How Cyril Ramaphosa’s Twitter account rose with his political status

cyril ramaphosa jacob zuma twitter social media governmentza flickr
President Cyril Ramaphosa paid tribute on Tuesday 20 February 2018 to President Jacob Zuma for his contribution to South Africa’s development during his nine years in office. President Ramaphosa hosted a farewell cocktail function for President Zuma at The Presidency, Tuynhuys, Cape Town. The occasion was attended by members of Cabinet, Deputy Ministers and Presidency officials. President Zuma wished President Ramaphosa well and expressed his gratitude to Presidency staff for service to the President and the country. President Zuma called on Presidency staff to work diligently in supporting President Ramaphosa and helping South Africa to succeed. 20/02/2018 Kopano Tlape, GCIS

On 15 December 2017, then-Deputy President Cyril Ramaphosa had 19 600 Twitter followers. Two months later, and bearing the shiny new title of ANC President and South African President, that number increased to 106 000.

It’s a remarkable rise for Ramaphosa as a politician and as a social media personality. And for South Africans, it’s a breath of fresh air to have a President with a social media presence.

While Jacob Zuma did have a personal Twitter account (@SAPresident has since been deleted from the social network) he last posted an update in 2013.

Ramaphosa’s account came into being on January 2015. He also has an unverified Instagram account and a knack for photobombing citizens’ selfies in Sea Point and Gugulethu. But Twitter is the social network that carries the bulk of South Africa’s political discourse and he’s been much more active on this channel than his predecessor.

According to data from analytics firm SocialBlade, the new South African president has posted more than 350 updates within the past 30 days, or roughly a third of all his tweets. It’s also an average of about 12 tweets per day.

Cyril Ramaphosa’s Twitter is growing faster than the accounts of Malema, Maimane and ‘Minister of Social Media’ Mbalula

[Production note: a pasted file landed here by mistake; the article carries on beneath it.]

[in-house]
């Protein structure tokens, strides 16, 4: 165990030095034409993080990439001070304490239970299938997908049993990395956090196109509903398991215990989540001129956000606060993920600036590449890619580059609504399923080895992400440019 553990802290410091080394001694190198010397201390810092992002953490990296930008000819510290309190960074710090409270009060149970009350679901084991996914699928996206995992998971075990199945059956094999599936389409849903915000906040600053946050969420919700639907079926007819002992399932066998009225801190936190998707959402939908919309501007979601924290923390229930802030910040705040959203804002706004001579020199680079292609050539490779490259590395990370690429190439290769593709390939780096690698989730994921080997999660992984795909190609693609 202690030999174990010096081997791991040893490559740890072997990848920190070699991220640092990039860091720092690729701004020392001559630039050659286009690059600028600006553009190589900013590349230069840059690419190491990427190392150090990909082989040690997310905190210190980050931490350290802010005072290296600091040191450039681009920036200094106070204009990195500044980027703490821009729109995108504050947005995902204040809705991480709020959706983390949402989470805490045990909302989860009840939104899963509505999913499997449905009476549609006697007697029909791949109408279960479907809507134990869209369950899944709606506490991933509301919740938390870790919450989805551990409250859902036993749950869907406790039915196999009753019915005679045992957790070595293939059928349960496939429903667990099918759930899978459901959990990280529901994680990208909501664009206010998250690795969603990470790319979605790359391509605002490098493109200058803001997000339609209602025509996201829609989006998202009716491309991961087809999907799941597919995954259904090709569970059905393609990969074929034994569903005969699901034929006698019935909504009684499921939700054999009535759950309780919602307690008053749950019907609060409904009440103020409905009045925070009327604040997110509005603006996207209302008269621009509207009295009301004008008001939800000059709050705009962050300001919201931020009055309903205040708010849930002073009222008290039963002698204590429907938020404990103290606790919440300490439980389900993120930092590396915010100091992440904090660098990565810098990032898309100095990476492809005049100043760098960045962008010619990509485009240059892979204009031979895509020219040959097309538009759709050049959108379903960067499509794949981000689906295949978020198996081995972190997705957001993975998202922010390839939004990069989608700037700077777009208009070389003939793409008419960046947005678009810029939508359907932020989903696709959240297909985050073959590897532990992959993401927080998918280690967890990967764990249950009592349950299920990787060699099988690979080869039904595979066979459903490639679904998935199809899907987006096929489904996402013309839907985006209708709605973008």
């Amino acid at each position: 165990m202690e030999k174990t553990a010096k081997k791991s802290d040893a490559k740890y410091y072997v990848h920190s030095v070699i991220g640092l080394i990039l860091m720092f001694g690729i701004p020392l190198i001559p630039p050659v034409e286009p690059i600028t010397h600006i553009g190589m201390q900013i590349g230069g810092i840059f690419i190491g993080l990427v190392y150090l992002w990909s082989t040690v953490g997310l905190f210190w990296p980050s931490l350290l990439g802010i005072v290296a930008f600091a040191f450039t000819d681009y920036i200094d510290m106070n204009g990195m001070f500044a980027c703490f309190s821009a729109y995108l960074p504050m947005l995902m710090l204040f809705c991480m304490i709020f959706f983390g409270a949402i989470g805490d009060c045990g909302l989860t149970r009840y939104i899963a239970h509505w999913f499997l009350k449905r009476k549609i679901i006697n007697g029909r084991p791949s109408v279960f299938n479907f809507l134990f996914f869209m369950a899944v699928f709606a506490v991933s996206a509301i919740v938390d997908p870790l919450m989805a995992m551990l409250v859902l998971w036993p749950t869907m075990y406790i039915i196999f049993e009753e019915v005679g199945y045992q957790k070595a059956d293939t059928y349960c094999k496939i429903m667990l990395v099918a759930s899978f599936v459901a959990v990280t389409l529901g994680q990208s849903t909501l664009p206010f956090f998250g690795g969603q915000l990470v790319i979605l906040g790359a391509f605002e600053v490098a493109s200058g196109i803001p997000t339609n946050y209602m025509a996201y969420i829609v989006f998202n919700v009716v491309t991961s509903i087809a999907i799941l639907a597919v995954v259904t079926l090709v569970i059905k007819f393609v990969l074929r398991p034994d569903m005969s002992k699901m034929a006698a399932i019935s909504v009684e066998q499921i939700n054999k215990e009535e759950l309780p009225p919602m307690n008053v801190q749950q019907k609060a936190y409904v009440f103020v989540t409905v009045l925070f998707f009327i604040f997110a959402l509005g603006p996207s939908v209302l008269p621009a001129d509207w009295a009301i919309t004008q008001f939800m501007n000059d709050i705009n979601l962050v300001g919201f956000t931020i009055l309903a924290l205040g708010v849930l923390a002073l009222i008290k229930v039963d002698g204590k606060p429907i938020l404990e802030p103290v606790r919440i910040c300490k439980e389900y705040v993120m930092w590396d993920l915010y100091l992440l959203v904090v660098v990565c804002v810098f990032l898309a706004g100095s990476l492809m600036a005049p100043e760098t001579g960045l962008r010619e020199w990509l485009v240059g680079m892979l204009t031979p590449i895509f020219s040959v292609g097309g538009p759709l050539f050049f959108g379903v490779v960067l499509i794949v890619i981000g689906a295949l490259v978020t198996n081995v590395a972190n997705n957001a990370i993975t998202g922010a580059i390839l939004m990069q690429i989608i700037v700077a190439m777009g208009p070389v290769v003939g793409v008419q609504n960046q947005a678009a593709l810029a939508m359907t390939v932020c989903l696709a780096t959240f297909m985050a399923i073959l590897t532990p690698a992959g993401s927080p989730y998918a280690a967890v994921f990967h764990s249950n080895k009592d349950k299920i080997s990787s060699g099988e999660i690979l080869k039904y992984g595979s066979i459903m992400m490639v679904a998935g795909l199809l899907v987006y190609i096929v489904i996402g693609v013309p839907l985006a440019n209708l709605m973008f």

But he doesn’t post one update every two hours. Instead, Ramaphosa’s Twitter usage is staggered, erratic and what some social media managers would deem not engineered for growth.

During SONA 2018 on 16 February, he (or rather, the team that manages his account) posted 170 updates, many of which were retweets from the official South African Government account @GovernmentZA‘s livetweet session.

Two of Ramaphosa’s more important social media moments were also, rather disappointingly, captured in others’ words.

His announcement of his title as Acting President of South Africa, after Jacob Zuma’s resignation:

And his inauguration as the 5th President of South Africa, this time a retweet of @ParliamentofRSA:

These may be Ramaphosa’s only blips in his attempts to identify as an individual of the people, rather than a distant political figure. Simply retweeting another account creates a disconnect, but carefully crafted personal tweets can be powerful tools.

Global politicians have used tweets at important moments to reach a vast number of people, and remain in the internet’s collective consciousness.

Of Twitter’s 30 most favourited tweets ever, more than two-thirds were posted by politicians, and a vast number of those by former US President Barack Obama. Interestingly, just six of Twitter’s 30 most retweeted posts were created by politicians.